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Monster Hunter (#110 of 2)

The Great Hunt Monster Hunter Tri

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The Great Hunt: Monster Hunter Tri
The Great Hunt: Monster Hunter Tri

The zeitgeist behind the Monster Hunter series in Japan is very apparent, even to those that don’t live there. Many of us have heard secondhand accounts of perfect strangers hunting prized beasts on their commute to work or seeing bookstores having whole sections dedicated to guides and manuals to the various Monster Hunter games. If these secondhand accounts are not evidence enough, all you have to look at is the sales figures that the series generates overseas. (Monster Hunter Freedom United for the Sony PSP has sold over 3.5 million copies since late 2008.) So with the latest installment of the Monster Hunter series showcased on the Nintendo Wii, Capcom hopes that Monster Hunter Tri can reach a wider audience in the West and become as big of a success as it has across the Pacific.

With the release of Monster Hunter Tri over here, Capcom has packaged a special bundle pack which includes the Classic Controller Pro. While the game does support the usual Wii setup of a numchuck and Wii-mote, having played the game for the past three weeks now, I can attest that a classic controller of some kind (whether it is a Pro or the original) is needed to play the game properly. With that said, a classic controller is not the only prerequisite needed to fully appreciate Monster Hunter Tri. If you decide to dive into the world of Monster Hunter Tri, expect to invest a lot of time into the game; though I have played it for over 50 hours now, I still haven’t seen everything that the game has to offer. So I am confident in saying that Monster Hunter Tri is the deepest gaming experience available on the Nintendo Wii.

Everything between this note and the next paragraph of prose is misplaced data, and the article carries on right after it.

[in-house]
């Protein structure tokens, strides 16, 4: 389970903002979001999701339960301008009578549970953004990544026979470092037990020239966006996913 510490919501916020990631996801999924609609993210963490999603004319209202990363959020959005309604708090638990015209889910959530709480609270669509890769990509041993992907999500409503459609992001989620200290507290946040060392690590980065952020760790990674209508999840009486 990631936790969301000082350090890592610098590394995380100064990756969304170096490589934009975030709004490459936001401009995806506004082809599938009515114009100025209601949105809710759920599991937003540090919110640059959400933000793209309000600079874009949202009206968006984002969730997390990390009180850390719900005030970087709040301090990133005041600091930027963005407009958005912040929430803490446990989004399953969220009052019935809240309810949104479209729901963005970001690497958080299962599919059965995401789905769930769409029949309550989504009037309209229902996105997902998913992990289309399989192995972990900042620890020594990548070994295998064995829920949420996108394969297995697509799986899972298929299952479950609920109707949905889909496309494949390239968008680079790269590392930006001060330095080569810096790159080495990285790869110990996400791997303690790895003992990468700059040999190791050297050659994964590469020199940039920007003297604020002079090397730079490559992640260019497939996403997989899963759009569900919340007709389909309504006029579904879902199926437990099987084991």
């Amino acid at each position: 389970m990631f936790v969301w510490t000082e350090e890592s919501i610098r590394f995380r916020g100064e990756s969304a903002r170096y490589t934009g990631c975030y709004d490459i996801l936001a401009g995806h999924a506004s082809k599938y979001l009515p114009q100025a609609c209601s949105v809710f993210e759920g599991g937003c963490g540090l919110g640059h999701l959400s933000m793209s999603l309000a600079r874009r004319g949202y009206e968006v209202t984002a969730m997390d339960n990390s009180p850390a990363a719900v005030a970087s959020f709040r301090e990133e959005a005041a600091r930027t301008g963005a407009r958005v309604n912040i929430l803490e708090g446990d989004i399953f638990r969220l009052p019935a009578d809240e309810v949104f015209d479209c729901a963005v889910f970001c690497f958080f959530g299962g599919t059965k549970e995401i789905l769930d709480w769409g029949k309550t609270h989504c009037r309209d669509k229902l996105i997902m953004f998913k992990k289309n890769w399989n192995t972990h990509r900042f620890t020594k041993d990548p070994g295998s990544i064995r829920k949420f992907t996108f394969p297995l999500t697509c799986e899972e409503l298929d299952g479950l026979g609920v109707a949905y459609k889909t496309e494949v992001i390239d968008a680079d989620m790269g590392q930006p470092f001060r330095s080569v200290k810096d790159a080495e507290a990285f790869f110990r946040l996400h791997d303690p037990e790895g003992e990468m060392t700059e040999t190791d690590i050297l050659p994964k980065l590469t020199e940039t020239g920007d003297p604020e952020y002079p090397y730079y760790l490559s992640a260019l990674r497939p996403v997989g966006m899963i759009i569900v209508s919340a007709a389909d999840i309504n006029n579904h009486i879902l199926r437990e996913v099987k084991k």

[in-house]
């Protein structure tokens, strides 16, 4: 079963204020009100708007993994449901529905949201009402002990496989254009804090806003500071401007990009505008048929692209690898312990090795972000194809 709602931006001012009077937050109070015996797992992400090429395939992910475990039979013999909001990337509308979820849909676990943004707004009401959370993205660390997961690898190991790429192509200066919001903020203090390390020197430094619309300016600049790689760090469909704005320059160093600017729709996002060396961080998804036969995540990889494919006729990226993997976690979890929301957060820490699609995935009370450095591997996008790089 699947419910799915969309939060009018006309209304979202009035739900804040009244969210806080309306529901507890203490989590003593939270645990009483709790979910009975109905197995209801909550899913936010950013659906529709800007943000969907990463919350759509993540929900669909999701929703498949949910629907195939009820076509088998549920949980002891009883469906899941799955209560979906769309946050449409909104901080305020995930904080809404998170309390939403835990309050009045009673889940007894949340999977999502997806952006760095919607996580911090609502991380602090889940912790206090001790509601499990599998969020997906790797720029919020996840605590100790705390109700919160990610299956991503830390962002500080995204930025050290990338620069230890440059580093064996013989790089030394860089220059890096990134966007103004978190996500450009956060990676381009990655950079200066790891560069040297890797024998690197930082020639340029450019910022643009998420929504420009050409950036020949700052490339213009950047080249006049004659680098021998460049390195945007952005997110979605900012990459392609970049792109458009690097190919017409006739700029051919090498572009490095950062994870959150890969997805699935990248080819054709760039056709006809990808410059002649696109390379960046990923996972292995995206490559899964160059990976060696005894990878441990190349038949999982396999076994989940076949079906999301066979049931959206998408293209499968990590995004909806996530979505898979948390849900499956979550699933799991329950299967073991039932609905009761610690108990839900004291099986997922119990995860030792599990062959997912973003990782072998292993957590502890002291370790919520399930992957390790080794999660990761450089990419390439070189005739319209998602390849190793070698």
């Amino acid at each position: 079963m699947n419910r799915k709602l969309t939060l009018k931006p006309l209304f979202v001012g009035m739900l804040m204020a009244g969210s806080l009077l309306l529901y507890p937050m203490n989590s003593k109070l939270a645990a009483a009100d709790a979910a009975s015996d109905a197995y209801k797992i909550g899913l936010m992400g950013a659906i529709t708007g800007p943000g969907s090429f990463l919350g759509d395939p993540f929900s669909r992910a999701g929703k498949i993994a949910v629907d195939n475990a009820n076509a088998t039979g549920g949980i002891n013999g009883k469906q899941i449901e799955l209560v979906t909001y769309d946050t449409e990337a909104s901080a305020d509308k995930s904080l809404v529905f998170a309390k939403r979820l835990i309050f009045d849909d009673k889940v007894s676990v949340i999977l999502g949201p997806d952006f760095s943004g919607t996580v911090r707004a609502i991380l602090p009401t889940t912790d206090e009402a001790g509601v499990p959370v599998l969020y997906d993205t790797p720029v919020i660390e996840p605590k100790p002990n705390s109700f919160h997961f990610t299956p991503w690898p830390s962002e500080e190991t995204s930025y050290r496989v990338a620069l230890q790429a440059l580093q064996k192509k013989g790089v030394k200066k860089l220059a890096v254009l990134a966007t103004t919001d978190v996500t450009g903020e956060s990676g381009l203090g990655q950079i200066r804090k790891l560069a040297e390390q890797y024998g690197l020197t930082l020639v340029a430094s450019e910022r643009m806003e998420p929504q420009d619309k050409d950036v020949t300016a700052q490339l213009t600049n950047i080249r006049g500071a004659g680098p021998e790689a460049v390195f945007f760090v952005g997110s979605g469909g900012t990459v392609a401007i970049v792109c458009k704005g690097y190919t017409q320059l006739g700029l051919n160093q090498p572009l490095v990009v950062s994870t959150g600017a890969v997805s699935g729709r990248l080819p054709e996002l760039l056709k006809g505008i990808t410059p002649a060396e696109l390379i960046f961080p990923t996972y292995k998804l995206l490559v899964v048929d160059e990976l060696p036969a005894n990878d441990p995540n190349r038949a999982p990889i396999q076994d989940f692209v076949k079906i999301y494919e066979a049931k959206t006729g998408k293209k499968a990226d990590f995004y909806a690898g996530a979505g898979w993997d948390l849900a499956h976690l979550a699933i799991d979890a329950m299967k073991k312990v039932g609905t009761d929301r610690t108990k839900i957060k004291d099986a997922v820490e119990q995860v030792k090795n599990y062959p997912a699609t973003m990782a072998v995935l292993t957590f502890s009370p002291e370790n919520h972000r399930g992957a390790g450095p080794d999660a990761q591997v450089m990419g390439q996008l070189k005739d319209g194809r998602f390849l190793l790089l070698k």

No Sense for Your Buck Lost Planet 2

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No Sense for Your Buck: Lost Planet 2
No Sense for Your Buck: Lost Planet 2

I played Lost Planet 2 wrong. That is, I put the disc in my console, picked up my controller, pressed start, and tried to play the game. But that’s not what Lost Planet 2 wants you to do at all. What it wants is for you to convince four friends to buy the game, so you can all play it via online co-op. I can certainly understand why Capcom thinks making you buy four copies of a game in order to play it is a good idea, but it’s harder to see why you should bother.

Lost Planet 2 is so desperate to be regarded as a kind of action MMO that even when you play in single-player, your AI allies get phony online handles, complete with gangsta “a"s for “er"s. There isn’t even a “Start Game” option, just “Open Session,” and you have to specify that you want to be offline if you want to play without online intervention. That would merely be cute/annoying, but what makes it truly obnoxious is that mission after mission doesn’t just encourage teamwork, it absolutely depends on it—many chapters require coordinating players at far-distant points on the map. And of course, brain-dead ally AI can’t do that, and you don’t have the control over your allies that other squad shooters offer, much less the ability to hop between characters provided by smarter team games like the original Xbox’s Brute Force. So in single-player, you have a game that’s flatly unplayable.